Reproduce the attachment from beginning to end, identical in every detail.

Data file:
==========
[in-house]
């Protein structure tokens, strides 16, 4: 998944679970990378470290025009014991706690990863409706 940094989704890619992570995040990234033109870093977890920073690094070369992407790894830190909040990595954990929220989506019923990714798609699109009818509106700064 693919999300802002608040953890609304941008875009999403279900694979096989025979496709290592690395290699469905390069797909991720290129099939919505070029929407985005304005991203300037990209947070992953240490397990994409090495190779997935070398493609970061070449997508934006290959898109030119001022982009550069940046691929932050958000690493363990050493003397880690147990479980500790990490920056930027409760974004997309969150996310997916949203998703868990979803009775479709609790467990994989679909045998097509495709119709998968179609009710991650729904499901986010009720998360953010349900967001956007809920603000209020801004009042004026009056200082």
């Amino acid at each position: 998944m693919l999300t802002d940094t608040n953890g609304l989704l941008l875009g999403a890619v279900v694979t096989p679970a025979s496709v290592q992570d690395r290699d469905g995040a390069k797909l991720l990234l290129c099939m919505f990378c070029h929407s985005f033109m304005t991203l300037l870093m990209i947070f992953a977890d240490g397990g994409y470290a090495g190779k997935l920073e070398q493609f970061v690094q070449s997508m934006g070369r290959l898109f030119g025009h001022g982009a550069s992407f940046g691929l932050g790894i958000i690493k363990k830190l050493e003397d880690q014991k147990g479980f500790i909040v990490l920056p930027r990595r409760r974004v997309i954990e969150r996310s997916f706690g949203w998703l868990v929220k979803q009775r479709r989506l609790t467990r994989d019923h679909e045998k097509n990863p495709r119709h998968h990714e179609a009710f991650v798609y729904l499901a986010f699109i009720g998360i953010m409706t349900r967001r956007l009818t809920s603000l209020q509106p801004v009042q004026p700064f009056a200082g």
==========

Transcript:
[in-house]
């Protein structure tokens, strides 16, 4: 998944679970990378470290025009014991706690990863409706 940094989704890619992570995040990234033109870093977890920073690094070369992407790894830190909040990595954990929220989506019923990714798609699109009818509106700064 693919999300802002608040953890609304941008875009999403279900694979096989025979496709290592690395290699469905390069797909991720290129099939919505070029929407985005304005991203300037990209947070992953240490397990994409090495190779997935070398493609970061070449997508934006290959898109030119001022982009550069940046691929932050958000690493363990050493003397880690147990479980500790990490920056930027409760974004997309969150996310997916949203998703868990979803009775479709609790467990994989679909045998097509495709119709998968179609009710991650729904499901986010009720998360953010349900967001956007809920603000209020801004009042004026009056200082």
């Amino acid at each position: 998944m693919l999300t802002d940094t608040n953890g609304l989704l941008l875009g999403a890619v279900v694979t096989p679970a025979s496709v290592q992570d690395r290699d469905g995040a390069k797909l991720l990234l290129c099939m919505f990378c070029h929407s985005f033109m304005t991203l300037l870093m990209i947070f992953a977890d240490g397990g994409y470290a090495g190779k997935l920073e070398q493609f970061v690094q070449s997508m934006g070369r290959l898109f030119g025009h001022g982009a550069s992407f940046g691929l932050g790894i958000i690493k363990k830190l050493e003397d880690q014991k147990g479980f500790i909040v990490l920056p930027r990595r409760r974004v997309i954990e969150r996310s997916f706690g949203w998703l868990v929220k979803q009775r479709r989506l609790t467990r994989d019923h679909e045998k097509n990863p495709r119709h998968h990714e179609a009710f991650v798609y729904l499901a986010f699109i009720g998360i953010m409706t349900r967001r956007l009818t809920s603000l209020q509106p801004v009042q004026p700064f009056a200082g």